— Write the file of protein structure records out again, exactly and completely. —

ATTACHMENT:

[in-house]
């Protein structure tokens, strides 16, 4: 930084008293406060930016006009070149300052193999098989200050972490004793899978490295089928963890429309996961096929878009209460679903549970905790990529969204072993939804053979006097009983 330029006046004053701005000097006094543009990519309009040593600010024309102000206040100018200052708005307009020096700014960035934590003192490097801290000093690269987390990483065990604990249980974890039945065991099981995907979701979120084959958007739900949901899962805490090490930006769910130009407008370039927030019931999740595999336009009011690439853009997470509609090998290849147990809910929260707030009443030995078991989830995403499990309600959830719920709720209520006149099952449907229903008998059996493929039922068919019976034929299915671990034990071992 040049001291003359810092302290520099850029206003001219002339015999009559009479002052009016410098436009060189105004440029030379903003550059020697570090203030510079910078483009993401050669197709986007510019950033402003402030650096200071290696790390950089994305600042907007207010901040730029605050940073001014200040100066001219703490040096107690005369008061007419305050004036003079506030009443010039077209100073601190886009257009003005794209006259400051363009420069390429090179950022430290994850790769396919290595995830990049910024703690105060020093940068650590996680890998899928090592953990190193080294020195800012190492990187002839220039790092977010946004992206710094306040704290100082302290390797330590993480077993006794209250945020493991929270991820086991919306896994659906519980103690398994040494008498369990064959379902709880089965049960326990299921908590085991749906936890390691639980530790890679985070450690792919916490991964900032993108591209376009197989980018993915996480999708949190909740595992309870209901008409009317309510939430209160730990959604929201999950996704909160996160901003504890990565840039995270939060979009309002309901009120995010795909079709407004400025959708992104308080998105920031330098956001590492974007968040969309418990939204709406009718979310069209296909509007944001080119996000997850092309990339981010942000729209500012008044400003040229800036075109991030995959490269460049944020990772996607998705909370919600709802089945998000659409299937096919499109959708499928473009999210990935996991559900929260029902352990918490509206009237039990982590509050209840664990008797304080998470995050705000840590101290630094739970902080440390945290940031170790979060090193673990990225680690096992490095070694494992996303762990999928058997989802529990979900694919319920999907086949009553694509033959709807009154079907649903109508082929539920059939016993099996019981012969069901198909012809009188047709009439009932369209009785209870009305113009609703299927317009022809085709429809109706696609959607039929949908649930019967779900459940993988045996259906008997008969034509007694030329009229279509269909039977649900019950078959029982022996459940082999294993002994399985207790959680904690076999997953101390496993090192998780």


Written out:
[in-house]
């Protein structure tokens, strides 16, 4: 930084008293406060930016006009070149300052193999098989200050972490004793899978490295089928963890429309996961096929878009209460679903549970905790990529969204072993939804053979006097009983 330029006046004053701005000097006094543009990519309009040593600010024309102000206040100018200052708005307009020096700014960035934590003192490097801290000093690269987390990483065990604990249980974890039945065991099981995907979701979120084959958007739900949901899962805490090490930006769910130009407008370039927030019931999740595999336009009011690439853009997470509609090998290849147990809910929260707030009443030995078991989830995403499990309600959830719920709720209520006149099952449907229903008998059996493929039922068919019976034929299915671990034990071992 040049001291003359810092302290520099850029206003001219002339015999009559009479002052009016410098436009060189105004440029030379903003550059020697570090203030510079910078483009993401050669197709986007510019950033402003402030650096200071290696790390950089994305600042907007207010901040730029605050940073001014200040100066001219703490040096107690005369008061007419305050004036003079506030009443010039077209100073601190886009257009003005794209006259400051363009420069390429090179950022430290994850790769396919290595995830990049910024703690105060020093940068650590996680890998899928090592953990190193080294020195800012190492990187002839220039790092977010946004992206710094306040704290100082302290390797330590993480077993006794209250945020493991929270991820086991919306896994659906519980103690398994040494008498369990064959379902709880089965049960326990299921908590085991749906936890390691639980530790890679985070450690792919916490991964900032993108591209376009197989980018993915996480999708949190909740595992309870209901008409009317309510939430209160730990959604929201999950996704909160996160901003504890990565840039995270939060979009309002309901009120995010795909079709407004400025959708992104308080998105920031330098956001590492974007968040969309418990939204709406009718979310069209296909509007944001080119996000997850092309990339981010942000729209500012008044400003040229800036075109991030995959490269460049944020990772996607998705909370919600709802089945998000659409299937096919499109959708499928473009999210990935996991559900929260029902352990918490509206009237039990982590509050209840664990008797304080998470995050705000840590101290630094739970902080440390945290940031170790979060090193673990990225680690096992490095070694494992996303762990999928058997989802529990979900694919319920999907086949009553694509033959709807009154079907649903109508082929539920059939016993099996019981012969069901198909012809009188047709009439009932369209009785209870009305113009609703299927317009022809085709429809109706696609959607039929949908649930019967779900459940993988045996259906008997008969034509007694030329009229279509269909039977649900019950078959029982022996459940082999294993002994399985207790959680904690076999997953101390496993090192998780």